Terpenes in Vaping Products Can Produce Toxic Chemicals, Study Finds
The way you consume extracts, even the voltage settings on your vape pen, influence how much toxic chemicals you inhale.
Cannabis extracts have revolutionized the way we consume weed. Vaping and dabbing continue to increase in popularity, especially as legalization makes a wider range of products available to consumers. But as recent outbreaks of vape-related health issues show, our knowledge about the safety of inhaled extracts is lagging behind their immense popularity. But a new study is shining light on what exactly happens to your cannabis extract when you press that button on your vape pen or drop a dab on a nail. And unfortunately, the results of that study show that terpenes in vaping products can produce toxic chemicals.
Vaping and Dabbing Turns Terpenes Into Toxic Chemicals
Methacrolein, benzene, methyl vinyl ketone, isoprene. You won’t find these toxic, volatile organic compounds on a list of ingredients or under the contaminants column on the lab test sheet for your concentrates. Instead, these and other toxic components are what the THC and terpenes inside your concentrates turn into when you vaporize them, according to a new study on the chemistry of concentrates.
In technical terms, this study looks at “gas phase thermal degradants,” or in layperson’s terms, the byproducts of the reaction that occurs when you vape or dab THC concentrates. But most extract products don’t just contain THC. They also contain terpene additives to give the extract its aromas, flavors and according to a few studies, additional therapeutic effects.
The study we’re talking about here looked at both THC and terpenes in laboratory-grade dabs and vaping concentrates like THC oils. Specifically, researchers analyzed what happens during the gas-phase reaction that turns concentrates into something you can inhale. And what happens, at least according to this study, isn’t very good.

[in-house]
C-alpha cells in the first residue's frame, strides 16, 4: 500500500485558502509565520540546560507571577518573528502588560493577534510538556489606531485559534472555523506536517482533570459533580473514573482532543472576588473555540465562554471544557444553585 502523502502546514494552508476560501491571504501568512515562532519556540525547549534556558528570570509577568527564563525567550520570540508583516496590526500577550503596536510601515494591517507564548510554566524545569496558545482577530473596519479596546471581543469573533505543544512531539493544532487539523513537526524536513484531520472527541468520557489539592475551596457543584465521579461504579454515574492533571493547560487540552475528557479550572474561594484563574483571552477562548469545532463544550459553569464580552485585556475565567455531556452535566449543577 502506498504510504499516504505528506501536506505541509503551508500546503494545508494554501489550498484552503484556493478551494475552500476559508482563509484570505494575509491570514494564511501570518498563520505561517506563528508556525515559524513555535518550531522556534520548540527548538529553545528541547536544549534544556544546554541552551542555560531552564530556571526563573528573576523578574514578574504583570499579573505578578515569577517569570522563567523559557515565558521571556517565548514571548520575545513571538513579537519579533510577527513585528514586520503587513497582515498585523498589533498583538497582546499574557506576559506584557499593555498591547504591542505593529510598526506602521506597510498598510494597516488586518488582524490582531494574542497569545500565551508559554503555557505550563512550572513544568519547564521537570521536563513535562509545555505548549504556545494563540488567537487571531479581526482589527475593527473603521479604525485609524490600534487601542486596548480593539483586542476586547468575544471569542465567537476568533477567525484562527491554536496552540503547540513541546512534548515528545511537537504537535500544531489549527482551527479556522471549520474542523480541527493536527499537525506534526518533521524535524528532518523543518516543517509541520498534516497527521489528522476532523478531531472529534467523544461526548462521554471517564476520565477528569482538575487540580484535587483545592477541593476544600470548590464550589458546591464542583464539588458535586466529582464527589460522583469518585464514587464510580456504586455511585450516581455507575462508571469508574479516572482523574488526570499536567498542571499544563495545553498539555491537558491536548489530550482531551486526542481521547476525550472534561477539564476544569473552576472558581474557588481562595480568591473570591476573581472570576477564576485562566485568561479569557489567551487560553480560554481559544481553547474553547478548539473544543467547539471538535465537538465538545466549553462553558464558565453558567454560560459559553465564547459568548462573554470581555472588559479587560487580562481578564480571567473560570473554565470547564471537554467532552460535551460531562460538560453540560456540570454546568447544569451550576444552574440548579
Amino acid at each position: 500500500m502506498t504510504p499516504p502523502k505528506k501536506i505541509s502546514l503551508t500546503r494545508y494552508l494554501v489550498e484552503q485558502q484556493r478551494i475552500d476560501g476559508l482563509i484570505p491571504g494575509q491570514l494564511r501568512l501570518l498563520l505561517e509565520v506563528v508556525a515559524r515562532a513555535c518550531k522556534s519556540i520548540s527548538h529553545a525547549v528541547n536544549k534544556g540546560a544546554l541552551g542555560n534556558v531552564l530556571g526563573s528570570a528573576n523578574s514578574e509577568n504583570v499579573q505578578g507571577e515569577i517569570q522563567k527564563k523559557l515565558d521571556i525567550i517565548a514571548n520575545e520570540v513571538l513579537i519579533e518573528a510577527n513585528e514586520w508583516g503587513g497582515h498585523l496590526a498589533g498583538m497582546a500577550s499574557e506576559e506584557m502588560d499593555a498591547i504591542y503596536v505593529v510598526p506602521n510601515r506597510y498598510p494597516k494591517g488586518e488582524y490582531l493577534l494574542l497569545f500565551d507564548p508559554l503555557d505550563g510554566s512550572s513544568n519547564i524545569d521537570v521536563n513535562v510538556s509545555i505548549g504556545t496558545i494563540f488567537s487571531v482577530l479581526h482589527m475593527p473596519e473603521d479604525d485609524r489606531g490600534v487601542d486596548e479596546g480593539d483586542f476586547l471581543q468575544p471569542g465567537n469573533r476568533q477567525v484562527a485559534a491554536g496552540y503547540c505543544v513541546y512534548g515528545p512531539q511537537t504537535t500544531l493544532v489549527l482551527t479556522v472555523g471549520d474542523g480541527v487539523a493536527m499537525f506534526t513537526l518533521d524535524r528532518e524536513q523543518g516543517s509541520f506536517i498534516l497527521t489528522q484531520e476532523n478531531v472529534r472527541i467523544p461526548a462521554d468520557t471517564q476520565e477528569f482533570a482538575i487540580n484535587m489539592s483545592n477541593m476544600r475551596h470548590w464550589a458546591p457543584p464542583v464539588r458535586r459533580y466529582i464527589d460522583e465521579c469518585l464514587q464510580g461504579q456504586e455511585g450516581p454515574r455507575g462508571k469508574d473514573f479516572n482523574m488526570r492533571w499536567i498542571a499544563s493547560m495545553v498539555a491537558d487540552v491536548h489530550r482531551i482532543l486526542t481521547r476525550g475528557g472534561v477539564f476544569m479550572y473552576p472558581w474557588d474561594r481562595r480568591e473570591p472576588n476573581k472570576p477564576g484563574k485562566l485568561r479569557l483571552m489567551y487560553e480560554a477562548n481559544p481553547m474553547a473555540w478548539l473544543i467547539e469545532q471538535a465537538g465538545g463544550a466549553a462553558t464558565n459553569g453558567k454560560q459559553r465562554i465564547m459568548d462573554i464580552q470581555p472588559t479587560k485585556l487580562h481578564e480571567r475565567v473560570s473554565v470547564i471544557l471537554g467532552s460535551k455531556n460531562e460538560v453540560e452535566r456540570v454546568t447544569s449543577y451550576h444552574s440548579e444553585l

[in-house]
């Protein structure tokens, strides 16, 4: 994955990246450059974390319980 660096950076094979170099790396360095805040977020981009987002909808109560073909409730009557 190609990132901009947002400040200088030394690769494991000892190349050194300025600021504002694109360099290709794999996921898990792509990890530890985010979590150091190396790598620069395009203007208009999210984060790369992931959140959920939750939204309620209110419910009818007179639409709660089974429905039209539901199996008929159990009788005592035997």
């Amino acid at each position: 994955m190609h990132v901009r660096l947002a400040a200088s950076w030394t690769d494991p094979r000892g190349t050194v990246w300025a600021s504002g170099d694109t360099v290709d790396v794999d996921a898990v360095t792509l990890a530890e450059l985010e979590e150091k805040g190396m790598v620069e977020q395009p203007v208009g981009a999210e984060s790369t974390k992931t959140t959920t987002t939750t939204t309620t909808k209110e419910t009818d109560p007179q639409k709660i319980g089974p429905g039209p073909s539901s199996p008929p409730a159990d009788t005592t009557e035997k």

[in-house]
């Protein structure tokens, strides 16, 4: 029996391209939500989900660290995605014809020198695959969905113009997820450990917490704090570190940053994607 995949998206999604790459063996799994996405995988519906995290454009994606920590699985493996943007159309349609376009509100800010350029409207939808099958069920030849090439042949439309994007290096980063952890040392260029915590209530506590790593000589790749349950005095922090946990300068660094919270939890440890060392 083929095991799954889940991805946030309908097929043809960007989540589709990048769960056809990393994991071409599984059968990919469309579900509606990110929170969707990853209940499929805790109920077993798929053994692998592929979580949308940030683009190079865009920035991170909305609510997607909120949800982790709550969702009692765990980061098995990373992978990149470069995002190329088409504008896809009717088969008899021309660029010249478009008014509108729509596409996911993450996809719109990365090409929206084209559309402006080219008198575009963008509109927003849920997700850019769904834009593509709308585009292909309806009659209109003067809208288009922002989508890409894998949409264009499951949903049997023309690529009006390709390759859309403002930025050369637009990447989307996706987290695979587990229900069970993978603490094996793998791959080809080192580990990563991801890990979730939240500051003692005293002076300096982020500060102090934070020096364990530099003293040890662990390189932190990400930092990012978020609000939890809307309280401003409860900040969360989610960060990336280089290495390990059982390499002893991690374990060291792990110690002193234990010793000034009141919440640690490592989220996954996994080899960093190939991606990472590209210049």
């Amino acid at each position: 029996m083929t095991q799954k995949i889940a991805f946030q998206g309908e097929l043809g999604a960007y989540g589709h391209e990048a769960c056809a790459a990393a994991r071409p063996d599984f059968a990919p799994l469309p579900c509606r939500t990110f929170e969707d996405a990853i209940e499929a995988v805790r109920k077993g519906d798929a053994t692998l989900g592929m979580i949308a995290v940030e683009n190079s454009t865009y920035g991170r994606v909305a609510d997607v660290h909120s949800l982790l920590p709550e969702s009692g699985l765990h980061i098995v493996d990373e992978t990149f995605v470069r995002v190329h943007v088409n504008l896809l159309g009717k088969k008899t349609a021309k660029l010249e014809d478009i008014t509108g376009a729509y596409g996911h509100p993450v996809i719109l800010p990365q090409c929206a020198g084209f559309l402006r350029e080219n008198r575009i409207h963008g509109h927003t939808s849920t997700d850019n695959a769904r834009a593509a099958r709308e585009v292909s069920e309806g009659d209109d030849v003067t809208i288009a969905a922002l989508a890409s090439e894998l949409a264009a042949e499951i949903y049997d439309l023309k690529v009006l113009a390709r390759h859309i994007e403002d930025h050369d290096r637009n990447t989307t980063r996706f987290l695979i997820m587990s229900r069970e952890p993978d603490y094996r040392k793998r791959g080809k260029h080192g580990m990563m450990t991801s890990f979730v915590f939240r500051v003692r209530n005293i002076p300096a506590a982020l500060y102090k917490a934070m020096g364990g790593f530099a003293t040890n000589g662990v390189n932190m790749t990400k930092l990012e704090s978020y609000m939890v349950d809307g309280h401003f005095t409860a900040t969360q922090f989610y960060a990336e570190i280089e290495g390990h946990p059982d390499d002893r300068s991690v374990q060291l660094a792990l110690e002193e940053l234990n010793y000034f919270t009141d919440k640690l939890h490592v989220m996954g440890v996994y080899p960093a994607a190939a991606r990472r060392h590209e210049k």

THC and terpenes give off a number of gas-phase degradation products, and many of them are toxic chemicals known to cause cancer and other health risks. Furthermore, the study shows that increasing the amount of added terpenes raises the level of toxic gas-phase products, compared with vaping pure THC. In other words, the more terpenes an extract product has, the more toxic chemicals it gives off when you vape or dab it.
Even Your Vape Pen’s Voltage Settings Impact How Toxic Your Concentrates Become
Importantly, researchers also measured the levels of toxic gas-phase degradants in traditional cannabis smoke. And the results show that hazardous gas-phase products you inhale are significantly lower in dabbing and vaping compared to smoking. Still, people tend to consume dabs and vapes in very different ways than they do traditional smoking methods.
So even though, from a purely mathematical standpoint, vaping and dabbing give off fewer toxic chemicals than smoking, the higher concentrations of THC and terpenes in extracts, and the massive hits you can take off a dab, may mean that inhaling concentrates is actually exposing you to more hazardous chemicals than smoking.
Furthermore, the consumption method appears to play a big role in how much of these toxic degradants you inhale. Researchers measured the hazard index (HI) and excess lifetime cancer risk (ELCR) for smoking, dabbing and vaping at three different voltages. Smoking (which we technically call the inflorescence of cannabis) yielded a much higher hazard index and excess lifetime cancer risk than dabbing and vaping. Dabbing distillate was the second highest in terms of HI and ELCR.
And when it comes to vaping an extract like a THC oil, the lower the voltage, the less hazardous the vapor. At 4.8 volts, for example, HI and ELCR are much higher than they are at 3.2 volts. So if you’re using a vape pen, dial it into the lowest possible setting that gets you good results. This will also help your cartridge last longer.
Studies Like This Crucial for Smart Extract Rules
Still, researchers cautioned against any premature conclusions about these relative hazard values and cancer risks. There are a huge number of variables at play. For example, the effects of higher concentrations of THC and the high-molecular weight of terpenes in the vapor can compromise lung health more than simple cannabis smoke. Hence, researchers are calling for a more investigation.
Ultimately, this is an important study that’s one of the first to really take a close look at the complex chemistry of vaping and dabbing and the risks it can pose to your lungs and overall health. As regulators work quickly to develop rules for concentrates and extracts that keep consumers safe, reliable data like the kind produced by this study is a must.